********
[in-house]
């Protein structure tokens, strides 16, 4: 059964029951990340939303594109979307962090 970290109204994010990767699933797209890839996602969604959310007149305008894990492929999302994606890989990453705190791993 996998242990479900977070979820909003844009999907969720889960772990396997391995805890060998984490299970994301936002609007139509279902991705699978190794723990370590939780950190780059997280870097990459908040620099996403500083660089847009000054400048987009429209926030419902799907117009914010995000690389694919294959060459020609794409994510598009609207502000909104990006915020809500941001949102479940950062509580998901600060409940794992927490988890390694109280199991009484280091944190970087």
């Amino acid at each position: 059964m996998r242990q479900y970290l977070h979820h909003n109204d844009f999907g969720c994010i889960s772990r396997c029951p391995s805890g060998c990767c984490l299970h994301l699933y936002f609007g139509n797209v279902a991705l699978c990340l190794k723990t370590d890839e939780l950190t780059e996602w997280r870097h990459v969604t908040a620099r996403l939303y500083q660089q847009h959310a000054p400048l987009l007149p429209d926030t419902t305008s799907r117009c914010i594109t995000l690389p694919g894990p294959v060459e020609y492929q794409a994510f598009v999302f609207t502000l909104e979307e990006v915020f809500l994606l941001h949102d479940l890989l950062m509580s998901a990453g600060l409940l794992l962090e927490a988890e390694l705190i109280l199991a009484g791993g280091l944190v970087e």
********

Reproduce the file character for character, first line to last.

[in-house]
């Protein structure tokens, strides 16, 4: 059964029951990340939303594109979307962090 970290109204994010990767699933797209890839996602969604959310007149305008894990492929999302994606890989990453705190791993 996998242990479900977070979820909003844009999907969720889960772990396997391995805890060998984490299970994301936002609007139509279902991705699978190794723990370590939780950190780059997280870097990459908040620099996403500083660089847009000054400048987009429209926030419902799907117009914010995000690389694919294959060459020609794409994510598009609207502000909104990006915020809500941001949102479940950062509580998901600060409940794992927490988890390694109280199991009484280091944190970087």
């Amino acid at each position: 059964m996998r242990q479900y970290l977070h979820h909003n109204d844009f999907g969720c994010i889960s772990r396997c029951p391995s805890g060998c990767c984490l299970h994301l699933y936002f609007g139509n797209v279902a991705l699978c990340l190794k723990t370590d890839e939780l950190t780059e996602w997280r870097h990459v969604t908040a620099r996403l939303y500083q660089q847009h959310a000054p400048l987009l007149p429209d926030t419902t305008s799907r117009c914010i594109t995000l690389p694919g894990p294959v060459e020609y492929q794409a994510f598009v999302f609207t502000l909104e979307e990006v915020f809500l994606l941001h949102d479940l890989l950062m509580s998901a990453g600060l409940l794992l962090e927490a988890e390694l705190i109280l199991a009484g791993g280091l944190v970087e």